Thakur Bilvamangal once acted as if he were immersed in immoral affairs. When he was deeply engaged in the service of peacock feather-crowned Krishna, he also sang about service in separation [vipralambha-bhajan] within his Karnamrta, more or less. Let us discuss the message Gaurasundar came to speak to humanity. Even now, proud of being ‘residents of the land of Gauda’, we remain immersed in material affairs! This is such far gone deprivation that it cannot be described with human language. Madhavendrapad sang this song of separation to deliver us from such deprivation:

ayi dina-dayardra-natha he
mathura-natha kadavalokyase
hrdayam tvad-aloka-kataram
dayita bhramyati kim karomy aham

We often, with sorrow, jokingly mock someone who does not understand our deprivation by calling them ‘dayita’ [‘dear’]. When the Lord went to Mathura and left the Vraja-vasis, then the Vraja-vasis called Krishna this name. And they also called Him ‘Mathuranath’ [‘Lord of Mathura’]. They did not call Him ‘Vrndavananath’ [‘Lord of Vrndavan’]. Many people have heard discussion of Mathura songs. All the words in these songs are terms related to separation [vipralambha]. What is called ‘viraha’ is called ‘vipralambha’ in lyrical Sanskrit texts. In separation, the Vraja-vasis are saying to Krishna, “You are ‘Dayita’ [‘dear’], but You now are ‘Mathuranath’ [‘the Lord of Mathura’]. You have broken away from us and left. We are destitute. You are our wealth, and today we have lost that wealth. Thus, when we go to express our sadness, what other than humour can arise? You are our eyes’ jewel, and today You have left our vision—You have shocked us and left for Mathura. [While saying this Srila Prabhupad’s voice faltered, his face glowed with a reddish colour produced by divine feelings, his eyes became absorbed in an extraordinary ecstasy, and he began to shed tears of love. In the midst of a general assembly, Prabhupad, though deeply situated in mahabhava, quickly checked his emotions and began to speak again.]

“O Krishna, will you remain invisible [adhoksaja] forever? Will we not be able to see Your beauty, form, and sweetness again? You are ‘knowable’ [attainable by renunciation—jnan], but because we have no such knowledge we cannot see You. We are unknowing, childish, and unintelligent. Considering we have not performed thousands of years of austerities, You have gone to the land of ‘knowledge’—where our senses cannot go. Yet You alone are our shelter, and Your heart is melted with mercy. When will we see You? You met us, and through that meeting You stole our hearts and wealth. Today Hari, the stealer of our wealth, has gone to Mathura! Deprived of Your sight, our hearts are broken.”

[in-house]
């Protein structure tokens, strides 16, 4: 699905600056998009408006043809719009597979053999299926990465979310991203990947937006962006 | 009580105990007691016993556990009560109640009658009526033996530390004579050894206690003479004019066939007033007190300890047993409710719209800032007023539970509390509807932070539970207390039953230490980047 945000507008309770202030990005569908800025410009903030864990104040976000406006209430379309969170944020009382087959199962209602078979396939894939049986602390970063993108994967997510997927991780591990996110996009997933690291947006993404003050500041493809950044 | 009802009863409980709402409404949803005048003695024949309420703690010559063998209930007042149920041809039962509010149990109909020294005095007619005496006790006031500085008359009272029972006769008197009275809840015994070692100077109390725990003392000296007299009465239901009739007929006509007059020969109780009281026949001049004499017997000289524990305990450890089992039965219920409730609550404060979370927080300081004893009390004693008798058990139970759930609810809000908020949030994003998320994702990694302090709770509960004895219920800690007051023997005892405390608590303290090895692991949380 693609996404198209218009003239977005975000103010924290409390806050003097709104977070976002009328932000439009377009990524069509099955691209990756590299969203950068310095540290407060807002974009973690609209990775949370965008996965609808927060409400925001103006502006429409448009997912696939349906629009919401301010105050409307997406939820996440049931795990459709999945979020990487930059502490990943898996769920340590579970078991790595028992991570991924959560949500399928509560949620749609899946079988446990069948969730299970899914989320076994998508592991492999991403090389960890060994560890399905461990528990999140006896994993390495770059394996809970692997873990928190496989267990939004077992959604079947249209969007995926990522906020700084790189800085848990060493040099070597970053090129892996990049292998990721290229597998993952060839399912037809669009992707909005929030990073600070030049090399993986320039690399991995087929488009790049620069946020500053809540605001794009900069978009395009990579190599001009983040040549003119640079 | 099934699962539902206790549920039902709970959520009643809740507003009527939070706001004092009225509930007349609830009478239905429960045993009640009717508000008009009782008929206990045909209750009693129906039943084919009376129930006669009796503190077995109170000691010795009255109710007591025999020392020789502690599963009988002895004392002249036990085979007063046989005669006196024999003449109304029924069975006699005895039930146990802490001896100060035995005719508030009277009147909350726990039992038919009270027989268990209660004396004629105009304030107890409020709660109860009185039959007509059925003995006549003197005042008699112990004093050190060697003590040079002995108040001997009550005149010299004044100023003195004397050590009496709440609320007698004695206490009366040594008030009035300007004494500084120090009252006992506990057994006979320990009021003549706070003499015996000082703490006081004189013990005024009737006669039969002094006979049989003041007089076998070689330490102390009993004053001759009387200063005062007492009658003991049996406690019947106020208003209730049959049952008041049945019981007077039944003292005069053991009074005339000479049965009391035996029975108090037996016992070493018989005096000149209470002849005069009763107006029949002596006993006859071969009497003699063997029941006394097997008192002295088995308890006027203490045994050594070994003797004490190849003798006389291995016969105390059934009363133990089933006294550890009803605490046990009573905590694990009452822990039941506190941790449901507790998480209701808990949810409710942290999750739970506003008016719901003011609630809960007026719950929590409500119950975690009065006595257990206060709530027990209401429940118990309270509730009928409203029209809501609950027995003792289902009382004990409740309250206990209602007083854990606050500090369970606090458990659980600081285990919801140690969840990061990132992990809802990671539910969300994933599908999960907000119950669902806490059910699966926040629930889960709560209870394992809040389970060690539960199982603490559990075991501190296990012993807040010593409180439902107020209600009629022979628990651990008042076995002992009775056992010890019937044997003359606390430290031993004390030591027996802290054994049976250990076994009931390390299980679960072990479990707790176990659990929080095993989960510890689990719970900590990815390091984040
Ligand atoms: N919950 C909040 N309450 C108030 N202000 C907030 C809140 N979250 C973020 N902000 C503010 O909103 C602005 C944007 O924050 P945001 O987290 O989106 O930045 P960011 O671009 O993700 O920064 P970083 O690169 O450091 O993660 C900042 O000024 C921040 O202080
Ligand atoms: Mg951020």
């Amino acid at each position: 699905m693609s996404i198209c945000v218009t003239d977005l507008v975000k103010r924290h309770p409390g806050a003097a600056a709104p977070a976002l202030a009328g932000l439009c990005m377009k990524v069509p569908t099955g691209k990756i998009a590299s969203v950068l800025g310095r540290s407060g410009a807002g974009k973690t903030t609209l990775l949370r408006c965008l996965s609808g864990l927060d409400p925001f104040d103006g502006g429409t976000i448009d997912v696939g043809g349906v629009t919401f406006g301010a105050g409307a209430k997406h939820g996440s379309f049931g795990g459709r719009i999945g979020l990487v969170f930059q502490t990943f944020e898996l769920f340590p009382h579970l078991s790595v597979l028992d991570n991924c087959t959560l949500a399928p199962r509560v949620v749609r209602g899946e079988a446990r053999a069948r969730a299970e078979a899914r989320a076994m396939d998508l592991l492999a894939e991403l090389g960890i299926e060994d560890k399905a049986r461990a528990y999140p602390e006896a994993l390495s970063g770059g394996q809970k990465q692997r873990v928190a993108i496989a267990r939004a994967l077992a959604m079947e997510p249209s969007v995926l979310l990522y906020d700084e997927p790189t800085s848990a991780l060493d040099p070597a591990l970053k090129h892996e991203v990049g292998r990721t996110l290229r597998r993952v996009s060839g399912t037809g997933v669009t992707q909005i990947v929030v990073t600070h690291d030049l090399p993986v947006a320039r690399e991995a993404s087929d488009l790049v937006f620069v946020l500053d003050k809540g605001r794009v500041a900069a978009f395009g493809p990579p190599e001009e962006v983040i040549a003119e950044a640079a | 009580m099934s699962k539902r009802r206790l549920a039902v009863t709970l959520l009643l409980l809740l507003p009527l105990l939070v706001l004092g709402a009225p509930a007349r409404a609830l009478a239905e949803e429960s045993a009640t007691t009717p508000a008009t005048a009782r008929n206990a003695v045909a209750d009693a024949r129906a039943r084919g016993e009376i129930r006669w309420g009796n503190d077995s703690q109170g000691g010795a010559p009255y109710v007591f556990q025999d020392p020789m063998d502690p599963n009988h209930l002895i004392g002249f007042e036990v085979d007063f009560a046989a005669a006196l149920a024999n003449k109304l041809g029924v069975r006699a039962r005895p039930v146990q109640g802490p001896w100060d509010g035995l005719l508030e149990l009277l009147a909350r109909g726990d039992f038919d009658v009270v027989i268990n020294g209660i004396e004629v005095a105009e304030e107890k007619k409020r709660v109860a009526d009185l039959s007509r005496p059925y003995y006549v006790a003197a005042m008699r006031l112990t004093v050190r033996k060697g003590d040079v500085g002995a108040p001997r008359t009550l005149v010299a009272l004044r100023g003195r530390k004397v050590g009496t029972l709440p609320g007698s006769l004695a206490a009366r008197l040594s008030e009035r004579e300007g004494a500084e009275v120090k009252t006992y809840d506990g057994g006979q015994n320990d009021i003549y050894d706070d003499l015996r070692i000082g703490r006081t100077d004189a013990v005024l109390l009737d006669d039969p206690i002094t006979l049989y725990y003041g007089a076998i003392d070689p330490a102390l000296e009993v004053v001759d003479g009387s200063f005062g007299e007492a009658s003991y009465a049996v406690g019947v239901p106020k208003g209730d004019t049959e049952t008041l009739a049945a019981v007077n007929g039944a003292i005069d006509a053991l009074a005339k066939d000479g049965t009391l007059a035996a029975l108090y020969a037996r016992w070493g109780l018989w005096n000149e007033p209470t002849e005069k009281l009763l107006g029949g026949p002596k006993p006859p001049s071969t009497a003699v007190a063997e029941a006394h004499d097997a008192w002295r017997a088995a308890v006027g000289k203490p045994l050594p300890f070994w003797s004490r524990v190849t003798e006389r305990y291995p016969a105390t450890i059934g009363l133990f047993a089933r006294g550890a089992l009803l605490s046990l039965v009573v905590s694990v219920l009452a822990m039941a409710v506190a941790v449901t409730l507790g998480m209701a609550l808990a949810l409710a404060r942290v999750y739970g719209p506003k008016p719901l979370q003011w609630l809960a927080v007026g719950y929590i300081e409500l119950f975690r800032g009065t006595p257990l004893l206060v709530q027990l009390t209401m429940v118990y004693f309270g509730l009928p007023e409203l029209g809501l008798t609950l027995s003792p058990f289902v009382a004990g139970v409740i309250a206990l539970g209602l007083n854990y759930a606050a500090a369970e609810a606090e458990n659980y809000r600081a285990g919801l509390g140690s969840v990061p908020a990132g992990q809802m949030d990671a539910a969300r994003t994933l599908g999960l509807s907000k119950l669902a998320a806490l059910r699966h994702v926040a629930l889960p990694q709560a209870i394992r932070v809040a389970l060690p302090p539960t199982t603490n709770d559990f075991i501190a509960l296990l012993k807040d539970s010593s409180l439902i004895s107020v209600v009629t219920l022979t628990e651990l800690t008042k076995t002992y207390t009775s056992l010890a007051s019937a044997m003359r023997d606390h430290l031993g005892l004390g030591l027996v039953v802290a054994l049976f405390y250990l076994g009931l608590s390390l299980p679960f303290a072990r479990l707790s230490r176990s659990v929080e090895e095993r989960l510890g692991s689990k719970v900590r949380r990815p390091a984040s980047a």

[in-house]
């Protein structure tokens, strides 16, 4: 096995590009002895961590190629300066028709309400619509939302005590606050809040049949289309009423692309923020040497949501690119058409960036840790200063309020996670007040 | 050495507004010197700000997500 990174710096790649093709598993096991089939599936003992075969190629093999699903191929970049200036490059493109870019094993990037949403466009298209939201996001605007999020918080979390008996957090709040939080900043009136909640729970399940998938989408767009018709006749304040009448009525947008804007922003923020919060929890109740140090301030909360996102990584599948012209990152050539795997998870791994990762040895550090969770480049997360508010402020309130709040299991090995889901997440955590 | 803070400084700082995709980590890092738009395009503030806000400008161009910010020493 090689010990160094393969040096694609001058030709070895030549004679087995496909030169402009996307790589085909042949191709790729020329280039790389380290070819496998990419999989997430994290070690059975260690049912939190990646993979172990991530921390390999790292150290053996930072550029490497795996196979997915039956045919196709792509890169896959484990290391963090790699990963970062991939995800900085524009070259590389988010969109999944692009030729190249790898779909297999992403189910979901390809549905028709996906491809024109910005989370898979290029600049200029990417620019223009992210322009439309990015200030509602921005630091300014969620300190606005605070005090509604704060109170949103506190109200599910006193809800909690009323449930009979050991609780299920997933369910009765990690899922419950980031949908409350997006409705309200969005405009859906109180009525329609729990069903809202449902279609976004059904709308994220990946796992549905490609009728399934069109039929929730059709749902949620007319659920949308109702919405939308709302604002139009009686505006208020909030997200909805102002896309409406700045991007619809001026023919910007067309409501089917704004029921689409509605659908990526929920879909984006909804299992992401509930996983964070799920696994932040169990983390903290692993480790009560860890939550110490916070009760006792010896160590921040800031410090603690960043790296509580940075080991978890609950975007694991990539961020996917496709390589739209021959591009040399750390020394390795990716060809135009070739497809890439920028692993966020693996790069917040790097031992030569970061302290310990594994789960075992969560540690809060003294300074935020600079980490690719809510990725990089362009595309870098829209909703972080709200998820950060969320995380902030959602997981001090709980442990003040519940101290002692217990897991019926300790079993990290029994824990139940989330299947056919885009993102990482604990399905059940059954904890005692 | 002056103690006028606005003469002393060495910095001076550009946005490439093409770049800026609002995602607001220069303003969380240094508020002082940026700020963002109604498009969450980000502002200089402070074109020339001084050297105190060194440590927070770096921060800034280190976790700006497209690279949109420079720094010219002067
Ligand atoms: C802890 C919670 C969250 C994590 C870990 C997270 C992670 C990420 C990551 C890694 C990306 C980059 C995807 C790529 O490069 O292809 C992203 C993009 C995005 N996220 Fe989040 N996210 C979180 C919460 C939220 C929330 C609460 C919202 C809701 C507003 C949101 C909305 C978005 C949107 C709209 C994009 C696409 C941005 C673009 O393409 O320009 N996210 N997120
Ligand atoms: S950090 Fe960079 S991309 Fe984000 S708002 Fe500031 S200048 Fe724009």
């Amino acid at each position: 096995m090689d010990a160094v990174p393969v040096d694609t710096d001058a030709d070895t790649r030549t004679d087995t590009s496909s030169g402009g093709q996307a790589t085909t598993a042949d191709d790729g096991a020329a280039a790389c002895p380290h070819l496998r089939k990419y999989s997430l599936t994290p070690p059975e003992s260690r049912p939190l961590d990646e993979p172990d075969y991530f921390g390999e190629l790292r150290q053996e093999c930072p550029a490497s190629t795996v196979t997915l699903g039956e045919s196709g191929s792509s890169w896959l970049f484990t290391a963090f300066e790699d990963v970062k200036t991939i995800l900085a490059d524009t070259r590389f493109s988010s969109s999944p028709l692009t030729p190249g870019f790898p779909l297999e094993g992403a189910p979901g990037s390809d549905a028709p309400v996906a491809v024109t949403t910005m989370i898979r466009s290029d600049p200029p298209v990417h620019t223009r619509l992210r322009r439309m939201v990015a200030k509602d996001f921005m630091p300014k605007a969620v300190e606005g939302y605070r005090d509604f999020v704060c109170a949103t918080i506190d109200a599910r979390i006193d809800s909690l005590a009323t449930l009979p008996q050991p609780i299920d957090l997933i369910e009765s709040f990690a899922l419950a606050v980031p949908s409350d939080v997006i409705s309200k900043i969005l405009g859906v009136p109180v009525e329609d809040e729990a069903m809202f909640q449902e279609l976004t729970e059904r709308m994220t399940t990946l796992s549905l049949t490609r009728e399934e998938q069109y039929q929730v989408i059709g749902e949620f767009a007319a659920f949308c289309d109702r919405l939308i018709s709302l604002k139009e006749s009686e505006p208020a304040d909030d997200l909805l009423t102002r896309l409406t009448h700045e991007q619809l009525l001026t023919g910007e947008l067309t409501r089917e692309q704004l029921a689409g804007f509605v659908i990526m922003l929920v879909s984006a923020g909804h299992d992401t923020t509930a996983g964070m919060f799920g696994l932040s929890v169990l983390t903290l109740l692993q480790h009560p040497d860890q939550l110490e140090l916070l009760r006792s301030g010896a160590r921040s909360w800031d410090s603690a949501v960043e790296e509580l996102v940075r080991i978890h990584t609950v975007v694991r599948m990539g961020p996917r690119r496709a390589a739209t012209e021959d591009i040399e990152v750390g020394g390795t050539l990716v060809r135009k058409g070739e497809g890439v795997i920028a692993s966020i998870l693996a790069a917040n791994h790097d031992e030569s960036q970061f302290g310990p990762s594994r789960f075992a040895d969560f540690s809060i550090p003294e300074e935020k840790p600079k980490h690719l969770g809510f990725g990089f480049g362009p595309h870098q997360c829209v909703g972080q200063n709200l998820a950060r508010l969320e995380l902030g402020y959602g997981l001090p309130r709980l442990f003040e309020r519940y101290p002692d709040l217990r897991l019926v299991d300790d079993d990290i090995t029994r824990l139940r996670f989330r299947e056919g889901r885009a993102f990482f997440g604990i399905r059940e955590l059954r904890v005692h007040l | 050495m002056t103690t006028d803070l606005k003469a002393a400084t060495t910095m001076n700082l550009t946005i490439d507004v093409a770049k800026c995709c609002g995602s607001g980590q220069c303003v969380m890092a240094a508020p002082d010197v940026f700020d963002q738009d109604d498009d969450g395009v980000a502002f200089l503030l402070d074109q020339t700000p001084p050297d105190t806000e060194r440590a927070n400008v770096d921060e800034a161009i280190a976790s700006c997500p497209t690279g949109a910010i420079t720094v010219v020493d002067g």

What is the medicine for this condition of the heart—for the pain in the heart of one who is bewildered by separation from Krishna? It is Gaurasundar’s mula-mantra:

ayi dina-dayardra-natha he
mathura-natha kadavalokyase
hrdayam tvad-aloka-kataram
dayita bhramyati kim karomy aham

Gaurasundar says, “O people whose hearts are immersed in the mundane, to become detached from the triviality [lit. ash-pile] of worldly affairs even while labouring amidst it and attain good fortune, to reach a transcendental state, accept this teaching: engage in Sri Krishna’s sankirtan.”

cheto-darpana-marjanam bhava-maha-davagni-nirvapanam
sreyah-kairava-chandrika-vitaranam vidya-vadhu-jivanam
anandambudhi-vardhanam prati-padam purnamrtasvadanam
sarvatma-snapanam param vijayate sri-krsna-sankirtanam
(Sri Chaitanya-charitamrta: Antya-lila, 20.12)

[“Sri Krsna-sankirtan cleanses the mirror of consciousness, extinguishes the raging forest fire of material existence, shines moonlight on the evening lotus of good fortune, is the life of paramour love for the Lord, expands the ocean of ecstasy, is the taste of full nectar at every moment, and soothes the entire self. May Sri Krishna-sankirtan be supremely victorious!”]

Bhagavan Srila Bhakti Siddhanta Saraswati Thakur was the most influential proponent of the teachings of Sri Chaitanya Mahaprabhu in the 20th century. As a vehement spiritual revolutionary, he denounced all conventional religious dogmas, broke through society’s false notions of spirituality, and compelled all to appreciate the true path of divine love. For more information on Srila Bhakti Siddhanta Saraswati Thakur, please visit his biography page.